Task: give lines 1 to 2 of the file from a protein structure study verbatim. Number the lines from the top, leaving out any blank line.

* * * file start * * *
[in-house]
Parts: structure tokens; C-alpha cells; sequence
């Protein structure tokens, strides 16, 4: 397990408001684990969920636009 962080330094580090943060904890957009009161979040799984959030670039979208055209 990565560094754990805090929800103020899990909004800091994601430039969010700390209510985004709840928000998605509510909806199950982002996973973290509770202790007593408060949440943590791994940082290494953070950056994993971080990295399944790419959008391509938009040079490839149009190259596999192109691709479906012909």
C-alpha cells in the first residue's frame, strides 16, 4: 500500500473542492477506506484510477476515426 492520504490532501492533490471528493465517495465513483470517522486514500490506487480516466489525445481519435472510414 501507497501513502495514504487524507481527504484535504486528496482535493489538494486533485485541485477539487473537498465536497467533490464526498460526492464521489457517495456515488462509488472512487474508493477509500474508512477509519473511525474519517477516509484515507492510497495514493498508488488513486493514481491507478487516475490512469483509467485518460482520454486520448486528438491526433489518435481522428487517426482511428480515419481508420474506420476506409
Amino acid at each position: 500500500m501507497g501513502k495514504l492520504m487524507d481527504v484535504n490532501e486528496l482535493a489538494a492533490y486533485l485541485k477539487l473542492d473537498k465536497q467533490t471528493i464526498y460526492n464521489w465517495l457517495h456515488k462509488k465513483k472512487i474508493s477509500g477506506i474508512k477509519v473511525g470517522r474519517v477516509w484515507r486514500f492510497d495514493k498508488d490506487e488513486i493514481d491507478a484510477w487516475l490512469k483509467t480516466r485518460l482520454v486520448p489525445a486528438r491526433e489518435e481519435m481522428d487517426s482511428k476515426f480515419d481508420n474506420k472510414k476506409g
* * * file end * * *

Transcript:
[in-house]
Parts: structure tokens; C-alpha cells; sequence